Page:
60 g rye sourdough starter (100%)
100 g water, lukewarm
100 g whole rye flour
 
DOUGH
270 g water (95 F)
6 g instant yeast
all starter
110 g whole rye flour
140 g white rye flour
175 g bread flour
13 g salt

 

DAY 1
Prepare starter.

DAY 2
Dissolve yeast in warm water. Add to all other ingredients in mixer bowl. Mix at low speed for 1 - 2 min. until all comes together. Let rest for 5 min.

Knead at medium-low speed for 2 min., adjusting with water, if necessary. Dough should still be sticky. Resume kneading for another 4 min., the last 20 sec. at medium-high speed.

Transfer dough to lightly floured surface. Stretch and fold 4 times, with 10 min. intervals (total time 40 min.) After last S & F, refrigerate overnight.


DAY 3
Remove dough from refrigerator 2 hours before using.

Preheat oven to 500 F/260 C, including steam pan.

Shape dough into boule, place seam side UP on parchment lined sheet pan. Proof at room temperature for 45 - 60 min., or until dough has grown 1 1/2 times, and surface shows distinct cracks.

Bake 10 min. at 475 F/250 C, steaming with 1 cup boiling water, then reduce heat to 425 F/220 C and bake for another 10 min. Rotate bread and remove steam pan. Continue baking for 20 - 30 min (internal temperature 200 F/93 C).

Let cool on wire rack.

UPDATE 10/15/11: in the meantime I made a side by side comparison with American medium rye (a lighter variety, not a medium grind!) and imported (so to speak) German Typ 1150. American medium rye is a perfect substitute for German medium rye types 1150 or 1370, and my sample tasted even better: http://www.thefreshloaf.com/node/25482/who-winner-medium-rye-comparison


hanseata's picture
hanseata

German Feinbrot


When I moved to Maine in 2001, to get even - with the guy who had sold me a houseful of furniture - but refused to give me a rebate - I knew I would be in big trouble. And I was right, after two days my stomach started complaining and my brain kept sending "gag" signals, when I walked the supermarket aisles and encountered nothing but row after row of "wonderbreads".


Poking so-called rye, multigrain, oat nut or wheat breads with my finger, I found no resistance. I could squeeze them through their plastic bags and they would  spring back to their original size when I let go. Even when toasted they retained their squishyness and would not tolerate butter or jam without getting soft and soggy. 


The only place that sold some good bread in Bangor was (and still is) the "Bagel Factory". This bakery cafe was my oasis in the desert, and still, whenever I go to Bangor I take a bag of poppyseed bagels home. But great as these bagels are, they are white, a bit sweet and soft, and not dark, tangy and crusty, like the everyday rye sourdoughs I craved.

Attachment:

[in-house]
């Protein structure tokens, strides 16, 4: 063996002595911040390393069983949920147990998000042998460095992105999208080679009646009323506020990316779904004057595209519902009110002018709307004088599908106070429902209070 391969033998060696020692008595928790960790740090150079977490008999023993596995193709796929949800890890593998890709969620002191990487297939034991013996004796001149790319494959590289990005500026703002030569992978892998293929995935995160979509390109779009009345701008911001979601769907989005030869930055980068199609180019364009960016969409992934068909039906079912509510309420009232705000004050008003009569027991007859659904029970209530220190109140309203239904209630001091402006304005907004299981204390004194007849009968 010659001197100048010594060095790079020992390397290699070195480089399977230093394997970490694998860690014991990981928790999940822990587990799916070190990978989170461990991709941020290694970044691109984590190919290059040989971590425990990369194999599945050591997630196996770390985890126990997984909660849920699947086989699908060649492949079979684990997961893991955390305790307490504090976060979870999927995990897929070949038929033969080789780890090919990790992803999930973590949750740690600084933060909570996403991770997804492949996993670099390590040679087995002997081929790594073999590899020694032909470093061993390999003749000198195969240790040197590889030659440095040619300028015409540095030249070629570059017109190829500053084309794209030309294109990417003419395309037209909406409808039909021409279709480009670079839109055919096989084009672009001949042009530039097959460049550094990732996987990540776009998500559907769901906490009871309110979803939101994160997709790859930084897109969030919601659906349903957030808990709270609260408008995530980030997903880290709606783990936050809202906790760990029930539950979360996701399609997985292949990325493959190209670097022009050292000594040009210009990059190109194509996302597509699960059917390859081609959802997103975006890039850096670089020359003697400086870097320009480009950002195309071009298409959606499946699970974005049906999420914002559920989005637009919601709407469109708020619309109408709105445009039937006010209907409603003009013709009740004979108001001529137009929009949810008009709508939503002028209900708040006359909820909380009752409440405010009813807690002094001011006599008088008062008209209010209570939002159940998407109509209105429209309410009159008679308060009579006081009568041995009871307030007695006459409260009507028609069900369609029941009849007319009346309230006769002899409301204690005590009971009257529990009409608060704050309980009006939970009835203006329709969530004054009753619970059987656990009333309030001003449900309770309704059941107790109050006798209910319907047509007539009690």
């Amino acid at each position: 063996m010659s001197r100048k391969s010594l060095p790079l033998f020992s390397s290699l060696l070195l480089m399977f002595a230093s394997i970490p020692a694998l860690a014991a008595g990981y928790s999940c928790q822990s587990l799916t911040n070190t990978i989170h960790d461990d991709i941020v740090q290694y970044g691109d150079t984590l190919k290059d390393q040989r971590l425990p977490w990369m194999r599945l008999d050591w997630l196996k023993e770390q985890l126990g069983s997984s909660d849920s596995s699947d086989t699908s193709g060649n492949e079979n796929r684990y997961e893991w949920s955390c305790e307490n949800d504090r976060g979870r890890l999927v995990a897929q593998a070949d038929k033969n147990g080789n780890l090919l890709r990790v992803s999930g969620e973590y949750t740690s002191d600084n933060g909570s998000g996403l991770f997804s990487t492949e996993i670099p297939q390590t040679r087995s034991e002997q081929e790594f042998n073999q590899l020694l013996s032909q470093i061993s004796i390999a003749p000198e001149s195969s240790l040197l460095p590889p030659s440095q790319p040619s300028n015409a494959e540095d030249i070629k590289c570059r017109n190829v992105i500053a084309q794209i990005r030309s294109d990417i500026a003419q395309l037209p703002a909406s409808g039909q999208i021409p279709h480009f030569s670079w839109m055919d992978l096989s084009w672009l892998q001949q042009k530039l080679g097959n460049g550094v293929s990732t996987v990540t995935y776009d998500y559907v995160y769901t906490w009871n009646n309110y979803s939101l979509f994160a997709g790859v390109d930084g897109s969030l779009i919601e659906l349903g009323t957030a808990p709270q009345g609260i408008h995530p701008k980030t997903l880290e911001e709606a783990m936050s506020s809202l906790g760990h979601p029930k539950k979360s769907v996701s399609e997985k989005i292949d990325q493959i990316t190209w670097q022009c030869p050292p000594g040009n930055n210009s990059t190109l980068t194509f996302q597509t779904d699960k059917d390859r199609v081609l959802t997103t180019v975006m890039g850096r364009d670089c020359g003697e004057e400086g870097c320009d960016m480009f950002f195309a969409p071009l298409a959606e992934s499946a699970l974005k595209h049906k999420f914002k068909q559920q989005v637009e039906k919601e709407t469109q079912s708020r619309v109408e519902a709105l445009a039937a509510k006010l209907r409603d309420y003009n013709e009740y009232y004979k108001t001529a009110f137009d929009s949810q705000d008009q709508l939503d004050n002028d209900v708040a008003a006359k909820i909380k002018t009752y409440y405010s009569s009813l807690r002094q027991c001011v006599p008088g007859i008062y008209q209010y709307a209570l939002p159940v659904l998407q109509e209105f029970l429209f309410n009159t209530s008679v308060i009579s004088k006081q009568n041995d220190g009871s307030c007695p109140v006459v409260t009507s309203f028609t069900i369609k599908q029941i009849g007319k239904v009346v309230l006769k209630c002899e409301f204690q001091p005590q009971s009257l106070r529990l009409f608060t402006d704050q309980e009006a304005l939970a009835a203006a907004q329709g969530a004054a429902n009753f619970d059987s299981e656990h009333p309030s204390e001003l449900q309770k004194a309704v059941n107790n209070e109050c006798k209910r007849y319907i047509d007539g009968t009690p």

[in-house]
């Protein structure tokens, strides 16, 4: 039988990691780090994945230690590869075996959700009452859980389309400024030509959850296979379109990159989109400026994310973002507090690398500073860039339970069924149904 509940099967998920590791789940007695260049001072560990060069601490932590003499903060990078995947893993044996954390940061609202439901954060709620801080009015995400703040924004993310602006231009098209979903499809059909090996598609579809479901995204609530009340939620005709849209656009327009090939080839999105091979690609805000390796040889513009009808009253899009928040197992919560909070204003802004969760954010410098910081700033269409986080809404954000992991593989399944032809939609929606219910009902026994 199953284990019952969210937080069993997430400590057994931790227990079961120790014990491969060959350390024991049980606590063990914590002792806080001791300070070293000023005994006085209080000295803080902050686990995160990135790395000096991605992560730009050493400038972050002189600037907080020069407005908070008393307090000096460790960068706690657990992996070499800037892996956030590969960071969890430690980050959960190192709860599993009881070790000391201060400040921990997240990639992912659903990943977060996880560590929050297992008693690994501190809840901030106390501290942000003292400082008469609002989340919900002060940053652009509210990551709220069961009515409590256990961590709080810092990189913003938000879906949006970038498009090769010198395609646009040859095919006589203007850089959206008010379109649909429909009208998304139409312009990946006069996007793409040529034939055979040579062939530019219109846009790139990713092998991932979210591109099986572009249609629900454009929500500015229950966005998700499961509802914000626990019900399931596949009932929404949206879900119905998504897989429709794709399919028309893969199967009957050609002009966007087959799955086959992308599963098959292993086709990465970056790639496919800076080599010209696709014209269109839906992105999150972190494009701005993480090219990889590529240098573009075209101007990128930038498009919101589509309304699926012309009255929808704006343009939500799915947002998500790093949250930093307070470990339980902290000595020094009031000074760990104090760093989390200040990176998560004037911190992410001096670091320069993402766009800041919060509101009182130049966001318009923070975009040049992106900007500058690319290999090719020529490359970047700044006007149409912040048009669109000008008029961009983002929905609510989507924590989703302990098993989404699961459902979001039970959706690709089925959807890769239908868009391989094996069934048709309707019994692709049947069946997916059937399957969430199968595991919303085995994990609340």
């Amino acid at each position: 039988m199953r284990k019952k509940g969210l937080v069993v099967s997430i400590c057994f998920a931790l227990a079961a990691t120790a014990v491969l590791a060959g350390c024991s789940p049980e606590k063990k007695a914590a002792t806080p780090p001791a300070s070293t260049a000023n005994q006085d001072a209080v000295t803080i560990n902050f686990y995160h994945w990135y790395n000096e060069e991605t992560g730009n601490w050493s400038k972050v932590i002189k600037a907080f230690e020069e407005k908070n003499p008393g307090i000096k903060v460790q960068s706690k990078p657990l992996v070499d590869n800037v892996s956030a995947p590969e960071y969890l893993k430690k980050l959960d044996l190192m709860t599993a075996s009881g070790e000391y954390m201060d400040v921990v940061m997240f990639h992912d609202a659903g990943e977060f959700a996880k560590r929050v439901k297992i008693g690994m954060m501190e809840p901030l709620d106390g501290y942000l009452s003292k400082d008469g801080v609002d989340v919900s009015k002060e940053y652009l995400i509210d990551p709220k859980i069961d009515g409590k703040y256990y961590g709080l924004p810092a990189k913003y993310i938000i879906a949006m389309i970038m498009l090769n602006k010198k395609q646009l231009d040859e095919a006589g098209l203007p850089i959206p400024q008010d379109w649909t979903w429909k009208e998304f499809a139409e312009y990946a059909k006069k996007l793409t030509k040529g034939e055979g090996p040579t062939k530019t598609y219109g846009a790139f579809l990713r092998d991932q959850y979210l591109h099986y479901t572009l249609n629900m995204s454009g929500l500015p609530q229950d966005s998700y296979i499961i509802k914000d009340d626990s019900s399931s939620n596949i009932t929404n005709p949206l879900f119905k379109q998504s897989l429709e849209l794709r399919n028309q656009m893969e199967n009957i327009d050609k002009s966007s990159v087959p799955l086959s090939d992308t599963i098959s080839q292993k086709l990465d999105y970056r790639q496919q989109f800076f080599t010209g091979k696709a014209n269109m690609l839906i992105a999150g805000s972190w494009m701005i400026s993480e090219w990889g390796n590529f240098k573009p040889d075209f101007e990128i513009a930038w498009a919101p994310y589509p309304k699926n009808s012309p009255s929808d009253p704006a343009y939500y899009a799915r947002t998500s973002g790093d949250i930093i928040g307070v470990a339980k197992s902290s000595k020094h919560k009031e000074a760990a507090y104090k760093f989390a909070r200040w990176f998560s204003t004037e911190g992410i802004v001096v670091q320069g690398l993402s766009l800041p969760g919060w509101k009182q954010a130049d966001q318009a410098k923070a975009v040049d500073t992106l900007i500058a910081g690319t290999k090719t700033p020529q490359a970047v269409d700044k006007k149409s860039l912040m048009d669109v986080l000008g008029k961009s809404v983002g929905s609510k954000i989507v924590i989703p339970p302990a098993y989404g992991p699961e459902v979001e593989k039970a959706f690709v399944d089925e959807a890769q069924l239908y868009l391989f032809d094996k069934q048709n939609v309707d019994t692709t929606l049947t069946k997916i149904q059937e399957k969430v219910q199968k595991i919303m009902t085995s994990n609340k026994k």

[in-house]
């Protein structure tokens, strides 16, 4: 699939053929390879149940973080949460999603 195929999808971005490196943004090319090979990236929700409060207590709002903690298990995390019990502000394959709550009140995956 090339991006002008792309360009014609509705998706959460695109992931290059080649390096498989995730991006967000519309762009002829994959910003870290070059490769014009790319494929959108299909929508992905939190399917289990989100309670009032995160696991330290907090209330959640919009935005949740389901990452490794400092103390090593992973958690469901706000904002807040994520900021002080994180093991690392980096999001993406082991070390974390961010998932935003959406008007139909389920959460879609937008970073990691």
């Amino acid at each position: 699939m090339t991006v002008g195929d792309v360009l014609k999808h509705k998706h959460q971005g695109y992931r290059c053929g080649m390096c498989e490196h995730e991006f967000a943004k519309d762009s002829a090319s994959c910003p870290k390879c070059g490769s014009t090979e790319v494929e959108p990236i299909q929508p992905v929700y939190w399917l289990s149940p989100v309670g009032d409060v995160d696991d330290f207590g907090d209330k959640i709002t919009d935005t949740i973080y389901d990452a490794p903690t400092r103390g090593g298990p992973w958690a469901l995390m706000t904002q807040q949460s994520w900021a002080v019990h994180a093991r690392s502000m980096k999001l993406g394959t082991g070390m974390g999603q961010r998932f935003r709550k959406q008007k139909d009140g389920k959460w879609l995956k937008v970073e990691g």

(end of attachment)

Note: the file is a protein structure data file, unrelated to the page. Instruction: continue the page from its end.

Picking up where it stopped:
Having two warm meals a day was another thing my stomach refused to adapt to. German families usually eat bread and cold cuts either for lunch or for dinner.  German schools don't offer lunch, and Mother cooks at home. As a working mom I used to see this daily cooking as chore and a bad idea - until my daughter went to Bangor High, and had to eat at the school cafeteria (this experience made her learn how to cook, and gave birth to a career as chef!).


Finally I couldn't take my stomach's growling anymore. I started seeing bread Fata Morganas by day, and dreamt of crusty loaves by night. So I went on the quest to make "Feinbrot". The first step was, of course, a recipe. That was already a big hurdle. Nobody in Germany bakes Feinbrot at home, you can buy several varieties in every bakery and supermarket. There was none in my baking books, and none in the internet, only specialty breads, but not the simple loaf I was looking for.


And then, how to make sourdough? I didn't have the slightest idea. At a gift shop in Bangor, I found the "French Farmhouse Cookbook" and there was a recipe for Pain au Levain, with soudough. Full of enthusiasm I started my first starter, and, also, as backup and comparison, I mixed a starter from a store bought package.


My first breads, two twin loaves from the different starters and the recipe from the book, resulted in two almost identical bricks. Saving always a cup of dough to use as starter for the next bread, I kept on baking, producing more bricks on the way - my husband suggested keeping a supply next to our bed in case of a home invasion - and experimented with different amounts of rye, bread flour, temperatures and baking times, using the original recipe only as initial guideline.


After several weeks - and bricks - my homemade starter was way ahead of the store bought mix, in flavor and activity. Slowly, in trial and error, I figured out what bread flour/rye ratio I liked best, and what temperature settings and baking times gave the best results. Finally my bread had the right taste and right crumb - but the crust was either thick and and hard, or thin but too soft. Nevertheless, that was all I thought I could do - and Richard, the best of husbands, ate it all!


An open house tour with my daughter at the New England Culinary Institute in Burlington, left me green with envy. Valerie was going to learn how to make baguettes - from a real French pastry chef! I went home, and, since I couldn't be one, at least I could buy one "Bread Bakers' Apprentice".